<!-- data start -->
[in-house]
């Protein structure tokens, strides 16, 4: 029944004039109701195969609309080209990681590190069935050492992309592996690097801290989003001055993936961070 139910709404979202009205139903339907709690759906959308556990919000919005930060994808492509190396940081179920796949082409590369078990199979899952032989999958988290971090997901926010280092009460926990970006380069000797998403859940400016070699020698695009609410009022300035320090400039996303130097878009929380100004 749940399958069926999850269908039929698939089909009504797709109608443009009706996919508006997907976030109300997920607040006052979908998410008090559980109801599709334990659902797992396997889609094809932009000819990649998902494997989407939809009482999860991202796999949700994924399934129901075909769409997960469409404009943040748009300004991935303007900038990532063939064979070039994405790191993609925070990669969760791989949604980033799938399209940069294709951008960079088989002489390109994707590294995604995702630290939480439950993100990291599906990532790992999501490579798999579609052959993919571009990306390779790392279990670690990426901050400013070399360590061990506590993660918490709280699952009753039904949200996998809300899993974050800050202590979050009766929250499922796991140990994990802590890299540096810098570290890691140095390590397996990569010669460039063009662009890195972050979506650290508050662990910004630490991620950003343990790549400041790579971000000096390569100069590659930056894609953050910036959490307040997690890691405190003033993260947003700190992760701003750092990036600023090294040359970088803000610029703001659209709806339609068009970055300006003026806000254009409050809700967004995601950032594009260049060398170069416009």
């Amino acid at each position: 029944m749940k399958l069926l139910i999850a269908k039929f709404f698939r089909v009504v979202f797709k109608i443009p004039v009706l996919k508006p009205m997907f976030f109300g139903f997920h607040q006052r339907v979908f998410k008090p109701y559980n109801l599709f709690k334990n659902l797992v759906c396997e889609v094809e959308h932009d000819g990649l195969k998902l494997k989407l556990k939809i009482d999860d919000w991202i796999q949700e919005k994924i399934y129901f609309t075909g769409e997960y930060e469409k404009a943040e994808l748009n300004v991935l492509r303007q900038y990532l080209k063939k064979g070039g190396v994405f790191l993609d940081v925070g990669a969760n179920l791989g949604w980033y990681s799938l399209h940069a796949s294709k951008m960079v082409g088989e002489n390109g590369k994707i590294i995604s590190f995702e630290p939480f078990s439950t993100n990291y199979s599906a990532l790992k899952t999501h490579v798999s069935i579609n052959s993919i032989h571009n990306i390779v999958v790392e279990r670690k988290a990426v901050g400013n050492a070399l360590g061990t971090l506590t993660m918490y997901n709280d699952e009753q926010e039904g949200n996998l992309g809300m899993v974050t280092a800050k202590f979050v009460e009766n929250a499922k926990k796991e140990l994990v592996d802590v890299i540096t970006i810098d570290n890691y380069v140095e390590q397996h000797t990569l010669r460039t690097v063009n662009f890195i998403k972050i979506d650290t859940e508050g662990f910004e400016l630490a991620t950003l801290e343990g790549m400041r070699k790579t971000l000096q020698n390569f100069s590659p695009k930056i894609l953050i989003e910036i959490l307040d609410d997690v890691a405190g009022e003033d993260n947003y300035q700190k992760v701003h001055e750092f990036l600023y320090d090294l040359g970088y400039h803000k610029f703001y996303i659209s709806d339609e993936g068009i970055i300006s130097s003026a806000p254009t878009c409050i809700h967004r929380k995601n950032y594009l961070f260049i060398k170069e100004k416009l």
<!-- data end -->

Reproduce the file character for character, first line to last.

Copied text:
[in-house]
């Protein structure tokens, strides 16, 4: 029944004039109701195969609309080209990681590190069935050492992309592996690097801290989003001055993936961070 139910709404979202009205139903339907709690759906959308556990919000919005930060994808492509190396940081179920796949082409590369078990199979899952032989999958988290971090997901926010280092009460926990970006380069000797998403859940400016070699020698695009609410009022300035320090400039996303130097878009929380100004 749940399958069926999850269908039929698939089909009504797709109608443009009706996919508006997907976030109300997920607040006052979908998410008090559980109801599709334990659902797992396997889609094809932009000819990649998902494997989407939809009482999860991202796999949700994924399934129901075909769409997960469409404009943040748009300004991935303007900038990532063939064979070039994405790191993609925070990669969760791989949604980033799938399209940069294709951008960079088989002489390109994707590294995604995702630290939480439950993100990291599906990532790992999501490579798999579609052959993919571009990306390779790392279990670690990426901050400013070399360590061990506590993660918490709280699952009753039904949200996998809300899993974050800050202590979050009766929250499922796991140990994990802590890299540096810098570290890691140095390590397996990569010669460039063009662009890195972050979506650290508050662990910004630490991620950003343990790549400041790579971000000096390569100069590659930056894609953050910036959490307040997690890691405190003033993260947003700190992760701003750092990036600023090294040359970088803000610029703001659209709806339609068009970055300006003026806000254009409050809700967004995601950032594009260049060398170069416009």
């Amino acid at each position: 029944m749940k399958l069926l139910i999850a269908k039929f709404f698939r089909v009504v979202f797709k109608i443009p004039v009706l996919k508006p009205m997907f976030f109300g139903f997920h607040q006052r339907v979908f998410k008090p109701y559980n109801l599709f709690k334990n659902l797992v759906c396997e889609v094809e959308h932009d000819g990649l195969k998902l494997k989407l556990k939809i009482d999860d919000w991202i796999q949700e919005k994924i399934y129901f609309t075909g769409e997960y930060e469409k404009a943040e994808l748009n300004v991935l492509r303007q900038y990532l080209k063939k064979g070039g190396v994405f790191l993609d940081v925070g990669a969760n179920l791989g949604w980033y990681s799938l399209h940069a796949s294709k951008m960079v082409g088989e002489n390109g590369k994707i590294i995604s590190f995702e630290p939480f078990s439950t993100n990291y199979s599906a990532l790992k899952t999501h490579v798999s069935i579609n052959s993919i032989h571009n990306i390779v999958v790392e279990r670690k988290a990426v901050g400013n050492a070399l360590g061990t971090l506590t993660m918490y997901n709280d699952e009753q926010e039904g949200n996998l992309g809300m899993v974050t280092a800050k202590f979050v009460e009766n929250a499922k926990k796991e140990l994990v592996d802590v890299i540096t970006i810098d570290n890691y380069v140095e390590q397996h000797t990569l010669r460039t690097v063009n662009f890195i998403k972050i979506d650290t859940e508050g662990f910004e400016l630490a991620t950003l801290e343990g790549m400041r070699k790579t971000l000096q020698n390569f100069s590659p695009k930056i894609l953050i989003e910036i959490l307040d609410d997690v890691a405190g009022e003033d993260n947003y300035q700190k992760v701003h001055e750092f990036l600023y320090d090294l040359g970088y400039h803000k610029f703001y996303i659209s709806d339609e993936g068009i970055i300006s130097s003026a806000p254009t878009c409050i809700h967004r929380k995601n950032y594009l961070f260049i060398k170069e100004k416009l």